The Relative Index (or, as Dewey spelled it, "Relativ Index") is an alphabetical index to the classification, for use both by classifiers but also by library users when seeking books by topic. The index was "relative" because the index entries pointed to the class numbers, not to the page numbers of the printed classification schedule. In this way, the Dewey Decimal Classification itself had the same relative positioning as the library shelf and could be used either as an entry point to the classification, by catalogers, or as an index to the Dewey-classed library itself.
Dewey Decimal Classification numbers formed the basis of the Universal Decimal Classification (UDC), which combines the basic Dewey numbers with selected punctuation marks (comma, colon, parentheses, etc.). Adaptations of the system for specific regions outside the English-speaking world include the Korean Decimal Classification, the New Classification Scheme for Chinese Libraries, and the Nippon Decimal Classification (Japanese).
Despite its widespread usage, the classification has been criticized for its complexity and limited scope of scheme-adjustment. In particular, the arrangement of subheadings has been described as archaic and as being biased towards an Anglo-American world view. In 2007–08, the Maricopa County Library District in Arizona, abandoned the DDC in favor of the Book Industry Standards and Communications (BISAC) system, one that is commonly used by commercial bookstores, in an effort to make their libraries more accessible for patrons. Several other libraries across the United States, and other countries (including Canada and the Netherlands) followed suit. The classification has also been criticized as being a proprietary system licensed by a single entity (OCLC), making it expensive to adopt. However, book classification critic Justin Newlan stands by the Dewey Decimal System, stating newer, more advanced book classification systems "are too confusing to understand for newcomers".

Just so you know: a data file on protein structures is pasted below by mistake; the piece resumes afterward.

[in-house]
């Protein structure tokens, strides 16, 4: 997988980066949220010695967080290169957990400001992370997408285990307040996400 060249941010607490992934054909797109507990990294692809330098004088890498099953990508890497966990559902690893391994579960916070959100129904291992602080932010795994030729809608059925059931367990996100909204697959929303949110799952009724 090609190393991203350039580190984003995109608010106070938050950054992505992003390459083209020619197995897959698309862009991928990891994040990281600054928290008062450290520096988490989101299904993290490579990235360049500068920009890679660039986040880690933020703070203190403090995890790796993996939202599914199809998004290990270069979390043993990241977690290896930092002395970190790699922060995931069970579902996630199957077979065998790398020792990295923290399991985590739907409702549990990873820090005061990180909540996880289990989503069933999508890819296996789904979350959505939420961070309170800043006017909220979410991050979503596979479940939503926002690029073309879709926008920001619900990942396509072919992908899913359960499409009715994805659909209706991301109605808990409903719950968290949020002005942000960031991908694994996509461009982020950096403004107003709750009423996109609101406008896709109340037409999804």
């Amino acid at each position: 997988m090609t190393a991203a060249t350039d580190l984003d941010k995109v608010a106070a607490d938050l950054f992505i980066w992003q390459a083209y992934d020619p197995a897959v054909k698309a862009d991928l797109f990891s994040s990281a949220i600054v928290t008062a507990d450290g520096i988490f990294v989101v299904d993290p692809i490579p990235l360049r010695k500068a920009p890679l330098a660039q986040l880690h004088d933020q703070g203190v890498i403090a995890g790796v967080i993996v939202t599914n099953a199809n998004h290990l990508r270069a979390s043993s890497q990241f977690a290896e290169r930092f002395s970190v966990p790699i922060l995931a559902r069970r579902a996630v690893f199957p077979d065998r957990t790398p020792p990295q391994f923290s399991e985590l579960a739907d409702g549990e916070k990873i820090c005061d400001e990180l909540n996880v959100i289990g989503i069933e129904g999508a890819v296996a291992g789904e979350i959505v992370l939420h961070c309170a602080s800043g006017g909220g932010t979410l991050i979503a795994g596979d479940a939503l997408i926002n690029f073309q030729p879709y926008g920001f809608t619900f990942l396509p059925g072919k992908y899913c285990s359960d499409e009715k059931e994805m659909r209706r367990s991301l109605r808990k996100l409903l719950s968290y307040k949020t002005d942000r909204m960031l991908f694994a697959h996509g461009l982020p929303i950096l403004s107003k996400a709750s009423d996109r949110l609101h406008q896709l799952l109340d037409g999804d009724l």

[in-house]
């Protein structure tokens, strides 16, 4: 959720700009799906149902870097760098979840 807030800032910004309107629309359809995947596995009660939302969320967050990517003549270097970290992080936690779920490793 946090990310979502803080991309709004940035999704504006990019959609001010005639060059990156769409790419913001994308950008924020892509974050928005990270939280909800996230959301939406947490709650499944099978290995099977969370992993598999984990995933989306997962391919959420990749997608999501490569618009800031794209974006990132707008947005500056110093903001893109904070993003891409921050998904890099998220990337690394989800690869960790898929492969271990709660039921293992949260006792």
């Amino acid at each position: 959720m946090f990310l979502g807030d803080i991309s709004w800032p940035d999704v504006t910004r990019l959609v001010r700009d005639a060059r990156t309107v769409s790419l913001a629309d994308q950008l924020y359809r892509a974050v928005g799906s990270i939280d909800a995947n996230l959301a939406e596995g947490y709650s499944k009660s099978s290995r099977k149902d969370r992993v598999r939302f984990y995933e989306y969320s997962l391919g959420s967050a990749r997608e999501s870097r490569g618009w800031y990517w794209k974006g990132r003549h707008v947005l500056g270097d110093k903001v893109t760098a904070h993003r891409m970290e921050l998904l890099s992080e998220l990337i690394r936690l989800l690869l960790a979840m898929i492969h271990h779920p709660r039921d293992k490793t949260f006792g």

In 1932 topics relating to homosexuality were first added to the system under 132 (mental derangements) and 159.9 (abnormal psychology). In 1952 homosexuality was also included under 301.424 (the study of sexes in society). In 1989 it was added to 363.49 (social problems), a classification that continues in the current edition.
In 1996 homosexuality was added to 306.7 (sexual relations) which remains the preferred location in the current edition, although books can also be found under 616.8583 (sexual practices viewed as medical disorders), however the official direction states that "Use 616.8583 for homosexuality only when the work treats homosexuality as a medical disorder, or focuses on arguing against the views of those who consider homosexuality to be a medical disorder. ... If in doubt, prefer a number other than 616.8583."
The subject of religion has been very heavily favored toward Christianity, with nearly the whole 200s being used for Christianity, and only the 290s being used for all other religions, of which there are thousands. While Christianity is a popular religion with 33% of the world subscribing to it, Islam has a very large following as well and only has DDC 297 to work with. The entire 200 section has been largely the same since DDC 1, and it would likely be a large undertaking to completely rewrite this section, particularly for individual libraries to adapt to. Despite topics such as Islam only having a single digit associated with it, there is adequate room in that number, due to the ability to expand beyond the decimal point.